Shohei Otani is going to advance MLB’s rotation revolution

ORLANDO, Fla. — Right guy, right time.

In the past, when MLB teams imported starting pitchers from Japan, the expectation was the player was coming here and had to conform to fit the American style of play — notably adapt from starting once a week and perhaps 25 times in a regular season to being a 30-plus start pitcher.

The expectation among many club officials is that this model will be upended for Shohei Otani because he has all the leverage in what will be one of the most unique negotiations ever. But also because MLB clubs are rethinking how they allocate starts to best maximize rest, recovery and performance anyway.

“If you are signing Otani you are going to a six-man rotation,” said the GM of one interested team. “You are adapting to him and what he needs to be successful.”

For Otani to be allowed to come to MLB, the Players Association still is going to have to give its approval to grandfather in the now-expired posting system, whereby the righty’s Japanese team, the Nippon-Ham Fighters, would receive a $20 million posting fee from whichever team ultimately signs Otani. It is expected that some agreement will be reached and Otani will ultimately come this offseason.

However, under the rules of the collective bargaining agreement — because the 23-year-old is under 25 — he is subject to the international spending caps, which means Otani can just receive between $300,000 and $3.5 million as a bonus. Thus, without mega-dollars available, this becomes more about teams recruiting Otani with other items, notably what would make him most comfortable. And Otani already has indicated he would like to continue doing what he did in Japan, where he both hit and pitched.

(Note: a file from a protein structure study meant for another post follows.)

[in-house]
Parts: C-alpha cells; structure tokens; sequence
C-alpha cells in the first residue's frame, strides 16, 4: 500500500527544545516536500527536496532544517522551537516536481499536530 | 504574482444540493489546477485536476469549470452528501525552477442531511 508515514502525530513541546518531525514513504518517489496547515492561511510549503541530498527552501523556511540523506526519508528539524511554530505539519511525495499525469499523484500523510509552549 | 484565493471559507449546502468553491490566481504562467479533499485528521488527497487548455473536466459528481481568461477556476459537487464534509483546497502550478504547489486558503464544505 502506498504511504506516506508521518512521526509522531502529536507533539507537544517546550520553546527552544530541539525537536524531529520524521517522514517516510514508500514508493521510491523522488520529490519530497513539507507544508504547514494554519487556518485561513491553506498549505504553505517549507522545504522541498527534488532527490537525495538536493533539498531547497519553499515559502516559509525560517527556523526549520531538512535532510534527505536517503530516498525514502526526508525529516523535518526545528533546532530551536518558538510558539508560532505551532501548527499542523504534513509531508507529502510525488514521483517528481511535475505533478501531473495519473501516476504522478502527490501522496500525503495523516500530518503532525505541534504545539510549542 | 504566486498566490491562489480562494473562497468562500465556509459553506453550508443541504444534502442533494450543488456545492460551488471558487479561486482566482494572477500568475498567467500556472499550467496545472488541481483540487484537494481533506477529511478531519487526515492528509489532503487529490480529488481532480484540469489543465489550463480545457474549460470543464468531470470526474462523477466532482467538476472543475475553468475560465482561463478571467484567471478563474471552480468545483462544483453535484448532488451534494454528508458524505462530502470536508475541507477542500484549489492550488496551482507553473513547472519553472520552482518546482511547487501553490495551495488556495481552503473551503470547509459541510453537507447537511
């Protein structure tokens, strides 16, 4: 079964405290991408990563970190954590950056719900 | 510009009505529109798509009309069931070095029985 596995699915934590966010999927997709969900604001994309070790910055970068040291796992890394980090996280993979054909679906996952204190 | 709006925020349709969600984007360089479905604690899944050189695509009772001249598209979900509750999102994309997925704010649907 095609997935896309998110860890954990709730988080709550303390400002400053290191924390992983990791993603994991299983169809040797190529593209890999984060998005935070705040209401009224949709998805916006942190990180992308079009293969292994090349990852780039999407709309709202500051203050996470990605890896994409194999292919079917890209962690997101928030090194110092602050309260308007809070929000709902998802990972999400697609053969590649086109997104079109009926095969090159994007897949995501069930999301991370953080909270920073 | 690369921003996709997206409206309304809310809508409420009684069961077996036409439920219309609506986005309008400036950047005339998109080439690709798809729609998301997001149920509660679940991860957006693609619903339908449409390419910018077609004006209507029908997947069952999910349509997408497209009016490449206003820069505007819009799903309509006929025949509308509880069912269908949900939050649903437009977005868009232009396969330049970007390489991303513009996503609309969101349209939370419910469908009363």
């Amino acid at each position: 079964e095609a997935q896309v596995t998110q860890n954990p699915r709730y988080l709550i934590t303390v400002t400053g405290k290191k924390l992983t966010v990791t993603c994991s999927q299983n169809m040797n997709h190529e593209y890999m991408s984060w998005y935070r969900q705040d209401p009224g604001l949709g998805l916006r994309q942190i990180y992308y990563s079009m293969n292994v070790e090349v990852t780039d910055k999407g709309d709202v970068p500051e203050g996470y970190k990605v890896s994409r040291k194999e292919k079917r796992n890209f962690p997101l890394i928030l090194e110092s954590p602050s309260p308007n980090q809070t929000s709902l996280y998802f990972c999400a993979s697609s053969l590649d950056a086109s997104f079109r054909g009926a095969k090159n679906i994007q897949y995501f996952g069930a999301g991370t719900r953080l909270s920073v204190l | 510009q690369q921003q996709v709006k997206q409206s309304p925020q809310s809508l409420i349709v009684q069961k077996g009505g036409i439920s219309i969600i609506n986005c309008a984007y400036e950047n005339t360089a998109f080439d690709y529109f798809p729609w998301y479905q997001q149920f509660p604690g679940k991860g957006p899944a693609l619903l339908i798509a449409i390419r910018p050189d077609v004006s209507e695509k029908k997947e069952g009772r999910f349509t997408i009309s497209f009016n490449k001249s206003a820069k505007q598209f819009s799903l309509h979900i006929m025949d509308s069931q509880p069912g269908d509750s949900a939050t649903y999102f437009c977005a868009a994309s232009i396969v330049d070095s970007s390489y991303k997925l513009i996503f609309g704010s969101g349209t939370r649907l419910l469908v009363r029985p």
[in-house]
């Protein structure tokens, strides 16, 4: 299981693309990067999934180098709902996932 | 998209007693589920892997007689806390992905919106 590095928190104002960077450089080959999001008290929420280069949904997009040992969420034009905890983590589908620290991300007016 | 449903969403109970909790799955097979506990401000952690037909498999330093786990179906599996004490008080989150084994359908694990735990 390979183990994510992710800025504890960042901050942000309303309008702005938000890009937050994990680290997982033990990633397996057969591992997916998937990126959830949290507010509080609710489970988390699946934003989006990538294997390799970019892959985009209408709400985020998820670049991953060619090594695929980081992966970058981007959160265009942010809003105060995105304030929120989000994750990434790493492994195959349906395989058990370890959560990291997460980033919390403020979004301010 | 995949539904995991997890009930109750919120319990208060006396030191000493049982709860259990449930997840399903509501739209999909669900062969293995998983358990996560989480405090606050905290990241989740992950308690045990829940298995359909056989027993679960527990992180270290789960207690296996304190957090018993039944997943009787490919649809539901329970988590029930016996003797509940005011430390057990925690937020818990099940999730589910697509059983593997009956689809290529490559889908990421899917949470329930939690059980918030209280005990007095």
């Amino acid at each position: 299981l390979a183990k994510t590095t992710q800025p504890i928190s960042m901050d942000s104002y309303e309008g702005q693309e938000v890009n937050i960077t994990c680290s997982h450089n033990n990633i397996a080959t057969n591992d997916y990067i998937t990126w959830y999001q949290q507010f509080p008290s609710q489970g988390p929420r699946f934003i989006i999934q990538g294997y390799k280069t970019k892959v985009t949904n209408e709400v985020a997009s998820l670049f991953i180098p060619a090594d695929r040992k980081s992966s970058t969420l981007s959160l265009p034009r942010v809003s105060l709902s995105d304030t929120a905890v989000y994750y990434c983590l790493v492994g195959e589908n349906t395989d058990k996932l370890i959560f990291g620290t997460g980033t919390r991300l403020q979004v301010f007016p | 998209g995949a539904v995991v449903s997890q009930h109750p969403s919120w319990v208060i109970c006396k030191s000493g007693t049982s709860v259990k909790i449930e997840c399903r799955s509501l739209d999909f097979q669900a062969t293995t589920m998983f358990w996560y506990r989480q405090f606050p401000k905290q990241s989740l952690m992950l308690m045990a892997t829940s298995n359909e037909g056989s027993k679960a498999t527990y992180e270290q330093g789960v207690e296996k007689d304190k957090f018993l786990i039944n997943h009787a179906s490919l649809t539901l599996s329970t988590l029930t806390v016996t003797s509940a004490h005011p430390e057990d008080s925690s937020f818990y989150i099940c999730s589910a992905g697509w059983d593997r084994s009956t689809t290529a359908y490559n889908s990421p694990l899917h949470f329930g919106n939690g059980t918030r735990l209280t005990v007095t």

That would be easier if he followed his familiar pattern of starting roughly once a week and being in a lineup say two or three times between starts. As opposed to, say, Masahiro Tanaka, who started as many 28 games in Japan and twice exceeded 200 innings, Otani has never made more than 24 starts or pitched more than 160 ²/₃ innings.

“The surplus value of this player is so great because he is going to be paid such a fraction of what he is actually worth that essentially he can do whatever he wants and it would still be a huge benefit [for an MLB] team,” said another executive from an interested club.

And yet another executive from an interested team — and, really, all 30 teams are interested and probably half are going to try their hardest to have an…

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